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“Neither this man nor his parents sinned, but that the works of God should be revealed in him” (John9:3). These words were heard during the reading of the Gospel for this Sunday. It would seem that a great misfortune had afflicted this man: he was born blind, and he never saw the beauty of God’s world. When people saw this man blind from birth, they immediately thought that God had sent him this misfortune as a severe punishment for his sins, or those of his parents, because children are often punished for their parents’ sins.

And so the Apostles thought when they saw the blind man, and they asked the Savior: “Rabbi, who sinned, this man or his parents that he was born blind?” (John 9:2). They heard the unexpected reply from his lips: “neither this man nor his parents sinned, but that the works of God should be revealed in him” (John 9:3).

At first glance this is hard to understand: why should an innocent man be afflicted with such a misfortune? We are used to seeing God’s glory and mercy in blessings that he sends us, not in misfortunes, sorrow, and afflictions; we thank the Lord when we receive His blessings and generosity, not what He sends us afflictions. When we meet with even the slightest reverse we cry out: “O Lord, why have you punished us!”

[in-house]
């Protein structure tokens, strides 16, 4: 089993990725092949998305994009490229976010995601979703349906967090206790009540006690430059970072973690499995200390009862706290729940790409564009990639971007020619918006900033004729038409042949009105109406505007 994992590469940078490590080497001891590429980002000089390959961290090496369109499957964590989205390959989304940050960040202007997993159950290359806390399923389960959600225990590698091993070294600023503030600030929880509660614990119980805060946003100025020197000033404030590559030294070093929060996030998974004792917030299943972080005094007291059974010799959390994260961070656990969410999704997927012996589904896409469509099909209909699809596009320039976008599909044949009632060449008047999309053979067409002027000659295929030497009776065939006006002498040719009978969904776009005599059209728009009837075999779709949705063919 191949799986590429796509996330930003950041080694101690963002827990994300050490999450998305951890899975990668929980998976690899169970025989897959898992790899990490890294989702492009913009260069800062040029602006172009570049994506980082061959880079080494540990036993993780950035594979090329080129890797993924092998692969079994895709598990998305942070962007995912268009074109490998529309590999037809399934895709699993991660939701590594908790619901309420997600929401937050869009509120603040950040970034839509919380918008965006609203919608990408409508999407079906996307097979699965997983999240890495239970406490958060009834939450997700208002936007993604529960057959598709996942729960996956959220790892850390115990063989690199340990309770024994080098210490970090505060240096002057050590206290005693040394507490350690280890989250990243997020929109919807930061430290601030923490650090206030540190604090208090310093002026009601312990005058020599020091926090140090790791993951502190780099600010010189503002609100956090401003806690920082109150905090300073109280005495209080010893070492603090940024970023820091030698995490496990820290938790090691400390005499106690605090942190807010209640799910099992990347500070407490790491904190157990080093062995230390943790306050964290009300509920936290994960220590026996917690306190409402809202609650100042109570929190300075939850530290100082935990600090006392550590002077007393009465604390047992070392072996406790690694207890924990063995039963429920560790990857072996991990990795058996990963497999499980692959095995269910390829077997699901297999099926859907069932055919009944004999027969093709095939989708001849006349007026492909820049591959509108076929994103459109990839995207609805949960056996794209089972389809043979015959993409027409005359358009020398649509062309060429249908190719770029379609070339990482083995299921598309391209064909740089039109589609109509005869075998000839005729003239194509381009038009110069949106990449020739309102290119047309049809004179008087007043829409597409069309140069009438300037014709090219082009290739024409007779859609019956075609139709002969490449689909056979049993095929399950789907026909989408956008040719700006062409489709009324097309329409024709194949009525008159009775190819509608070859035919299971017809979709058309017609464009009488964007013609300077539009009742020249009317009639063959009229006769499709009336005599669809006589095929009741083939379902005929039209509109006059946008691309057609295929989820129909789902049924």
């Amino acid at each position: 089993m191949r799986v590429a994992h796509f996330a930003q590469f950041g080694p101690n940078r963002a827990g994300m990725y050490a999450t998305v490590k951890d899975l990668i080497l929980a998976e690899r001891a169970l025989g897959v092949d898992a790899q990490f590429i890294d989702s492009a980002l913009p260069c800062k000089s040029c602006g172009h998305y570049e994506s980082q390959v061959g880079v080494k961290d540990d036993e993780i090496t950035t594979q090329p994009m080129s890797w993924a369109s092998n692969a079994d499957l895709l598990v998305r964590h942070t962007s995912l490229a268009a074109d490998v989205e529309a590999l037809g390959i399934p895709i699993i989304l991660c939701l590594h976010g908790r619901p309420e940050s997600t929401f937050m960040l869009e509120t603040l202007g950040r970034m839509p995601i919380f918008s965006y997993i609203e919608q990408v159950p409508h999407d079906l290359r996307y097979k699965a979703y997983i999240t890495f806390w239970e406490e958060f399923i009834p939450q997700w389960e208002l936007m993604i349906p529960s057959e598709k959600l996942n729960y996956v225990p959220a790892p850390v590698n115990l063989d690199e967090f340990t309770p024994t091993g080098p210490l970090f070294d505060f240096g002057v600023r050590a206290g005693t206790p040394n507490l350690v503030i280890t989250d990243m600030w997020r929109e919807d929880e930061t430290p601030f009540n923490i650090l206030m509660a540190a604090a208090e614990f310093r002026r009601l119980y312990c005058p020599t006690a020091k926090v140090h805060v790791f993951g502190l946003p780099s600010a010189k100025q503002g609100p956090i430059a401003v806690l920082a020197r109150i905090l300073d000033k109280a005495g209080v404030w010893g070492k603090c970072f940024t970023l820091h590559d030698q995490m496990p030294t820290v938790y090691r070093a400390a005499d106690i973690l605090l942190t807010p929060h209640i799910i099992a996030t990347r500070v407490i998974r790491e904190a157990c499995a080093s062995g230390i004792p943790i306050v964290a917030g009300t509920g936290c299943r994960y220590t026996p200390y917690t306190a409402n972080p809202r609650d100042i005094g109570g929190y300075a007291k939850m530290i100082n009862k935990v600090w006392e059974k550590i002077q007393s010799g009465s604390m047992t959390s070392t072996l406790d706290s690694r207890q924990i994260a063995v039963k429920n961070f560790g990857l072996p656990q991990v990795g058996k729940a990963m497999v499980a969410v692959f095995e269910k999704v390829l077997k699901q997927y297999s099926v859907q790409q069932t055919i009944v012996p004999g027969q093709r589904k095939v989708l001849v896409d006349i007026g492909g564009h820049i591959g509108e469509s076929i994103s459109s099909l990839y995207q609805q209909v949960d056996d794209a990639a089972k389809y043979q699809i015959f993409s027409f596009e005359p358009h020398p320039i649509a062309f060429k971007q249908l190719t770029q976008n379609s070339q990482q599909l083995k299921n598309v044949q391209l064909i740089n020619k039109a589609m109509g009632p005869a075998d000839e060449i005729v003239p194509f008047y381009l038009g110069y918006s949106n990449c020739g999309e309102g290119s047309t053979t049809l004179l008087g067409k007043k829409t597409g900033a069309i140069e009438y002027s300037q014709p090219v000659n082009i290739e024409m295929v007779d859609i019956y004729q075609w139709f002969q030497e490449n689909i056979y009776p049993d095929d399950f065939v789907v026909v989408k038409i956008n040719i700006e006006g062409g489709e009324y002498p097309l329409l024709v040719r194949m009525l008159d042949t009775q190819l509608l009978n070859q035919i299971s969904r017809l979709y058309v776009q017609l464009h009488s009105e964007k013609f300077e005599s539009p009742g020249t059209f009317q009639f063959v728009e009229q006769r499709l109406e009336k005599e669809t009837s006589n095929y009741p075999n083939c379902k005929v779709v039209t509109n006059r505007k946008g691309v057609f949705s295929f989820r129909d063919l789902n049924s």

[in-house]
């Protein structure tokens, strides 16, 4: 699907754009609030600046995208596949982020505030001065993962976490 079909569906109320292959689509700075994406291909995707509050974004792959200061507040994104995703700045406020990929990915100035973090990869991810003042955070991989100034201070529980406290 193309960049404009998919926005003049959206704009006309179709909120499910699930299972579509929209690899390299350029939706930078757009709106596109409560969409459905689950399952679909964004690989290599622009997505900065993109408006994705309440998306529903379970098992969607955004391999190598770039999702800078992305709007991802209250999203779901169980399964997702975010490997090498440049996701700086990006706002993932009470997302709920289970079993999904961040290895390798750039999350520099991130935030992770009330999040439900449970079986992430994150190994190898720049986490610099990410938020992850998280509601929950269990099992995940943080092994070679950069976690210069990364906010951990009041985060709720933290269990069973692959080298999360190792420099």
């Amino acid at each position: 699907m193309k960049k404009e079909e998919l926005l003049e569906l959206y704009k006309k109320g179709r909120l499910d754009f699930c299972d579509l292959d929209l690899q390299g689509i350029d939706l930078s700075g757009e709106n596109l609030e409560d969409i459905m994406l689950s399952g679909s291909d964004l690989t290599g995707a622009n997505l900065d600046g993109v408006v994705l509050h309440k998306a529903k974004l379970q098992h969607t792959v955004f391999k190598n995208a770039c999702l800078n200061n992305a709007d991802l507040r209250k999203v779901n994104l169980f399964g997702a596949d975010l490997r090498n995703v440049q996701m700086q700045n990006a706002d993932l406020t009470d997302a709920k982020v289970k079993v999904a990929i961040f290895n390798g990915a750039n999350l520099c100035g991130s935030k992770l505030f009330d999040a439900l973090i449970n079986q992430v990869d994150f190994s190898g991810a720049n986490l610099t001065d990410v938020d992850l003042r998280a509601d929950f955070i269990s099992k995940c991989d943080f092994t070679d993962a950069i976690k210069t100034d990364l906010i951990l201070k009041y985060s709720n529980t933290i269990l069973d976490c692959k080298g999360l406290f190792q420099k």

But then a joyful day came for the blind men, for the sun rose in the heavens for him, and he saw the sky and earth. What a great joy for him, who so thirsted to see God’s world! “For since the world began it has been unheard of that anyone opened the eyes of one who was born blind” (John 9:32), the blind man said after he was healed.

But, he saw not only simple, physical light, but his spiritual eyes were opened, and with the eyes of faith he saw the Light of Truth, the Sun of Righteousness – the Savior. Through God’s mercy he who been blind, both physically and spiritually, apprehended the Fountain of Goodness – Christ. Moreover, this Eternal Light was revealed and became accessible to all. The long suffering a one blind men served to open the eyes of many to God’s glory.

Have you ever noticed how people who have always enjoyed good health and are outwardly very successful, people who had little cause to suffer in life, are often insensitive, cruel, and blind to the sufferings of others? But if a misfortune befalls them, they cease to be proud and arrogant, and become kind – hearted, tender, and attentive to their brothers and sisters. Is it often the case that illness or unhappiness makes us better, and opens our minds to many things that we did not see before?

The Fathers of the church say that God sends afflictions to those whom he loves (Proverbs 3:12). He who is successful in everything and has no need of anything is forgotten by God. And indeed, all the righteous suffered, but the Glory of God shown even more brightly in them.

“Blessed is the man whom you chastise, O Lord” (Psalm 94:12). If the clay the Savior made to heal the blind man and his command to the blind man to wash his eyes in the pool of Siloam accomplished this great miracle, then the spiritual healing power of the Word of God, which opens and illumines our souls through the Light of Revelation, will act even more beneficially on us. In asking for God’s mercy, let us say to the Lord in the words of the hymn: “I come to You, O Christ, blind from birth in my spiritual eyes, and call to You in repentance: You are the most radiant Light of those in darkness!”

V. Rev. Gerald Ozlanski